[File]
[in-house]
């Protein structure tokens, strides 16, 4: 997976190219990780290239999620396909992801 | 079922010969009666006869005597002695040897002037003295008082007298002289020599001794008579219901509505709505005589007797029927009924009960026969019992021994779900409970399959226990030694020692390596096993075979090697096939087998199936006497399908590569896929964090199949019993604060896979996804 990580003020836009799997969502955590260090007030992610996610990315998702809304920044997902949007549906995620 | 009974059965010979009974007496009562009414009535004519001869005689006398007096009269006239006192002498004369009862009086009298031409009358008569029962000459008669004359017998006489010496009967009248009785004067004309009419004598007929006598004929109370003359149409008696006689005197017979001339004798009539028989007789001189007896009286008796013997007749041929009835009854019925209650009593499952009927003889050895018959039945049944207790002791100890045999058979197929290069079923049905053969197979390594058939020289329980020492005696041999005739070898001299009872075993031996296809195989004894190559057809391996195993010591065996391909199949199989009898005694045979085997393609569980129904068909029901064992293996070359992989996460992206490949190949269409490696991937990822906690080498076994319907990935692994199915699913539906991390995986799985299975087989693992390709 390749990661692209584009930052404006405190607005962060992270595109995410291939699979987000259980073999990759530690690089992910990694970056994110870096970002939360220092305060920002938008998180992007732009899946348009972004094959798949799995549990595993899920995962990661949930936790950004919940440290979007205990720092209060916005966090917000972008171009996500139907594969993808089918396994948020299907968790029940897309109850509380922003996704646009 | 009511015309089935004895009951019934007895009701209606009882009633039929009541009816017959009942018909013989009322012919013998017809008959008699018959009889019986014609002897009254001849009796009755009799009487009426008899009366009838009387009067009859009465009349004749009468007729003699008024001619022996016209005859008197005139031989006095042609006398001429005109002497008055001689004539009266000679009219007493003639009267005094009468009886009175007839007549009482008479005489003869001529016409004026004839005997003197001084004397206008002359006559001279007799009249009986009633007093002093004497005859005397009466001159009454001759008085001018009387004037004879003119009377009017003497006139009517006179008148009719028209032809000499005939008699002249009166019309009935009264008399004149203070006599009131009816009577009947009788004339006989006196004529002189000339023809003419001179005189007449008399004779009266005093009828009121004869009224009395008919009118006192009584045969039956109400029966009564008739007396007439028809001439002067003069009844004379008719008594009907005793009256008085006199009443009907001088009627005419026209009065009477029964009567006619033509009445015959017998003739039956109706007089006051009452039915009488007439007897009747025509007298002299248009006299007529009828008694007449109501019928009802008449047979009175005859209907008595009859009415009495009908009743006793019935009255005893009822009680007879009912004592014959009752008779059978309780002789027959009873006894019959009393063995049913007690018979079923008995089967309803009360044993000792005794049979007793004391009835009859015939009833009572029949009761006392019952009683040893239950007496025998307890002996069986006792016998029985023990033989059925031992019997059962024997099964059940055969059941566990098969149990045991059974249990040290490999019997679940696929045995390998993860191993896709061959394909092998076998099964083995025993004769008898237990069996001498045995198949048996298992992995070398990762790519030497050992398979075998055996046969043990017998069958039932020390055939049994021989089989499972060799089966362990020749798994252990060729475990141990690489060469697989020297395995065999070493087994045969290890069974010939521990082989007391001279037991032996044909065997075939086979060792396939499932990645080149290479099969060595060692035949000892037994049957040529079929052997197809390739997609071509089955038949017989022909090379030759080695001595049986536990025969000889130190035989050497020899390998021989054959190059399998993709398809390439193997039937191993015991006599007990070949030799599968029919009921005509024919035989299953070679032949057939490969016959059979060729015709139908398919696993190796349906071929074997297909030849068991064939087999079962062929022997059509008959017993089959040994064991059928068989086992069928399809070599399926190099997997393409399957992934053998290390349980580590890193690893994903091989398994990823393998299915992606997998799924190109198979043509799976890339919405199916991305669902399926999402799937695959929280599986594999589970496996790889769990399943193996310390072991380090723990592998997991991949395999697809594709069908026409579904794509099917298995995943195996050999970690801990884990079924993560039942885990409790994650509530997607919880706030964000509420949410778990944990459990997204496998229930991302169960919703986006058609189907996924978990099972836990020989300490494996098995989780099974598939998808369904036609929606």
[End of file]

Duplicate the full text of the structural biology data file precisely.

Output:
[in-house]
């Protein structure tokens, strides 16, 4: 997976190219990780290239999620396909992801 | 079922010969009666006869005597002695040897002037003295008082007298002289020599001794008579219901509505709505005589007797029927009924009960026969019992021994779900409970399959226990030694020692390596096993075979090697096939087998199936006497399908590569896929964090199949019993604060896979996804 990580003020836009799997969502955590260090007030992610996610990315998702809304920044997902949007549906995620 | 009974059965010979009974007496009562009414009535004519001869005689006398007096009269006239006192002498004369009862009086009298031409009358008569029962000459008669004359017998006489010496009967009248009785004067004309009419004598007929006598004929109370003359149409008696006689005197017979001339004798009539028989007789001189007896009286008796013997007749041929009835009854019925209650009593499952009927003889050895018959039945049944207790002791100890045999058979197929290069079923049905053969197979390594058939020289329980020492005696041999005739070898001299009872075993031996296809195989004894190559057809391996195993010591065996391909199949199989009898005694045979085997393609569980129904068909029901064992293996070359992989996460992206490949190949269409490696991937990822906690080498076994319907990935692994199915699913539906991390995986799985299975087989693992390709 390749990661692209584009930052404006405190607005962060992270595109995410291939699979987000259980073999990759530690690089992910990694970056994110870096970002939360220092305060920002938008998180992007732009899946348009972004094959798949799995549990595993899920995962990661949930936790950004919940440290979007205990720092209060916005966090917000972008171009996500139907594969993808089918396994948020299907968790029940897309109850509380922003996704646009 | 009511015309089935004895009951019934007895009701209606009882009633039929009541009816017959009942018909013989009322012919013998017809008959008699018959009889019986014609002897009254001849009796009755009799009487009426008899009366009838009387009067009859009465009349004749009468007729003699008024001619022996016209005859008197005139031989006095042609006398001429005109002497008055001689004539009266000679009219007493003639009267005094009468009886009175007839007549009482008479005489003869001529016409004026004839005997003197001084004397206008002359006559001279007799009249009986009633007093002093004497005859005397009466001159009454001759008085001018009387004037004879003119009377009017003497006139009517006179008148009719028209032809000499005939008699002249009166019309009935009264008399004149203070006599009131009816009577009947009788004339006989006196004529002189000339023809003419001179005189007449008399004779009266005093009828009121004869009224009395008919009118006192009584045969039956109400029966009564008739007396007439028809001439002067003069009844004379008719008594009907005793009256008085006199009443009907001088009627005419026209009065009477029964009567006619033509009445015959017998003739039956109706007089006051009452039915009488007439007897009747025509007298002299248009006299007529009828008694007449109501019928009802008449047979009175005859209907008595009859009415009495009908009743006793019935009255005893009822009680007879009912004592014959009752008779059978309780002789027959009873006894019959009393063995049913007690018979079923008995089967309803009360044993000792005794049979007793004391009835009859015939009833009572029949009761006392019952009683040893239950007496025998307890002996069986006792016998029985023990033989059925031992019997059962024997099964059940055969059941566990098969149990045991059974249990040290490999019997679940696929045995390998993860191993896709061959394909092998076998099964083995025993004769008898237990069996001498045995198949048996298992992995070398990762790519030497050992398979075998055996046969043990017998069958039932020390055939049994021989089989499972060799089966362990020749798994252990060729475990141990690489060469697989020297395995065999070493087994045969290890069974010939521990082989007391001279037991032996044909065997075939086979060792396939499932990645080149290479099969060595060692035949000892037994049957040529079929052997197809390739997609071509089955038949017989022909090379030759080695001595049986536990025969000889130190035989050497020899390998021989054959190059399998993709398809390439193997039937191993015991006599007990070949030799599968029919009921005509024919035989299953070679032949057939490969016959059979060729015709139908398919696993190796349906071929074997297909030849068991064939087999079962062929022997059509008959017993089959040994064991059928068989086992069928399809070599399926190099997997393409399957992934053998290390349980580590890193690893994903091989398994990823393998299915992606997998799924190109198979043509799976890339919405199916991305669902399926999402799937695959929280599986594999589970496996790889769990399943193996310390072991380090723990592998997991991949395999697809594709069908026409579904794509099917298995995943195996050999970690801990884990079924993560039942885990409790994650509530997607919880706030964000509420949410778990944990459990997204496998229930991302169960919703986006058609189907996924978990099972836990020989300490494996098995989780099974598939998808369904036609929606």